Buechner’s Magic Kingdom

I finished reading Frederick Buechner’s The Eyes of the Heart: a memoir of the lost and found last week, after starting it two years ago. It didn’t take that long to read because of the length; it’s only 180 pages. Rather, every time I picked it up, I couldn’t help but start back at chapter two once again, with its touching account of his lifelong friendship with the poet Jimmy Merrill. In their early 20’s, Buechner and Merrill shared a house for a summer on a small island off the coast of Maine, where they both worked on their first books. Buechner, writing these words fifty plus years after the events described therein, describes beautifully the process of growing up, of finding out who you are.

Looking back, I think I see now how Jimmy and I were not much better than my characters at communicating with each other the innermost truth of who we were, not, I think, because it was a truth that either of us shied away from sharing-what made us such fast friends was that there was no topic we shied away from-but because we were only beginning to glimpse it ourselves. The selves we were beginning to grow into that summer were still in the shadowy wings awaiting their entrance cues… In the meantime we went on being the only selves we knew how to be just then[.]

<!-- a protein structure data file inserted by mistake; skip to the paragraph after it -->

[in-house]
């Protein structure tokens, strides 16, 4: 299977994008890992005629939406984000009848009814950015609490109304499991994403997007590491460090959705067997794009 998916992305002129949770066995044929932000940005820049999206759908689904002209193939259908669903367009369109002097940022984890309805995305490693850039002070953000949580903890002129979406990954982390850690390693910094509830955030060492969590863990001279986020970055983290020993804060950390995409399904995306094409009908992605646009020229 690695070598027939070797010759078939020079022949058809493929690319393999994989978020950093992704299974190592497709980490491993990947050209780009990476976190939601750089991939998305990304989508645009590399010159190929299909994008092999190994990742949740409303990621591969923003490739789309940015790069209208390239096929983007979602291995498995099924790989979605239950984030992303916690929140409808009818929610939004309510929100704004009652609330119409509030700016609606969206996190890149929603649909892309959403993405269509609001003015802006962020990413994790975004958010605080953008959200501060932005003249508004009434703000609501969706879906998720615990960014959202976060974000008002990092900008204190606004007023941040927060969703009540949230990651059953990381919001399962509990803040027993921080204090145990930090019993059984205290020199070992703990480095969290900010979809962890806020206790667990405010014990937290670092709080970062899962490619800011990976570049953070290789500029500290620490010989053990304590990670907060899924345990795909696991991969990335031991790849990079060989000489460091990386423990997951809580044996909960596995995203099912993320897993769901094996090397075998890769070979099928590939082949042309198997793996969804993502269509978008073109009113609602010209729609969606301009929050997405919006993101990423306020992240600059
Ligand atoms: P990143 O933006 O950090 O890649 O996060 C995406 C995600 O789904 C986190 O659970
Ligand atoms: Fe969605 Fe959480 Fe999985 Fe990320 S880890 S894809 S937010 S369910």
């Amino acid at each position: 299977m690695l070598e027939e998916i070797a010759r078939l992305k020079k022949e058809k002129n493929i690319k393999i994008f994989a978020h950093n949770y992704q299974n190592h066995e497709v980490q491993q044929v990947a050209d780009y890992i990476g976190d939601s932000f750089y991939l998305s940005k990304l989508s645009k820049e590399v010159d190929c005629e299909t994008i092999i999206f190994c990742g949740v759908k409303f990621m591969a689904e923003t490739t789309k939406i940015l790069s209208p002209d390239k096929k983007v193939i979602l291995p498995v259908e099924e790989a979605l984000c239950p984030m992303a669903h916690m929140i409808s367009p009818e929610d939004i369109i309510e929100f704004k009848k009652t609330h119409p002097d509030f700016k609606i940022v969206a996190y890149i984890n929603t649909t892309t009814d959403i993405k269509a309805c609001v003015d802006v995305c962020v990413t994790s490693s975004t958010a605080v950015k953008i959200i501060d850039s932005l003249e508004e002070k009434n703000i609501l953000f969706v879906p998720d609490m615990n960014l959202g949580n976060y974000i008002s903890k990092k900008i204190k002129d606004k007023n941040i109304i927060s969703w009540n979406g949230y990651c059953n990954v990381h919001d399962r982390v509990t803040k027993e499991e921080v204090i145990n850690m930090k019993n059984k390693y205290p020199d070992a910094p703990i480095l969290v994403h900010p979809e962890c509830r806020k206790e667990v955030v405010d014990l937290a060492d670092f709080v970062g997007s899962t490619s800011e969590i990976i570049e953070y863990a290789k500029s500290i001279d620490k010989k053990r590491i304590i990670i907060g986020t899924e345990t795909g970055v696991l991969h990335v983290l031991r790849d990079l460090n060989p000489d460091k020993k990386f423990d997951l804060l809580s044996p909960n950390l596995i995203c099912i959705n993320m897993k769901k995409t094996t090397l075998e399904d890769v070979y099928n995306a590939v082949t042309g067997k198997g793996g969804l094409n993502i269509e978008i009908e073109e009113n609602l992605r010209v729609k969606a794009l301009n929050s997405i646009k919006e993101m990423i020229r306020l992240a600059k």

Finally, though, I kept reading past the second chapter, and found a lovely passage in chapter three where he describes his library and some of his favorite books. Continue reading

“I write to change my own mind”

I came across an interview this week with Marilynne Robinson in The Paris Review in which she talks a good bit about her writing process, and the answers she gives are very close to the way I would answer those questions. It’s one reason I find it worth my time to read interviews with authors whose work I value, to see how they are able to put into words the kind of things that I, more often than not, am also trying to sort through. Upon being asked if writing came easily to her, Robinson answered, “The difficulty of it cannot be overstated. But at its best, it involves a state of concentration that is a satisfying experience, no matter how difficult or frustrating. The sense of being focused like that is a marvelous feeling.”

Although she is probably best known for her fiction, she has several published collections of essays, and gave this answer when asked why she writes essays: Continue reading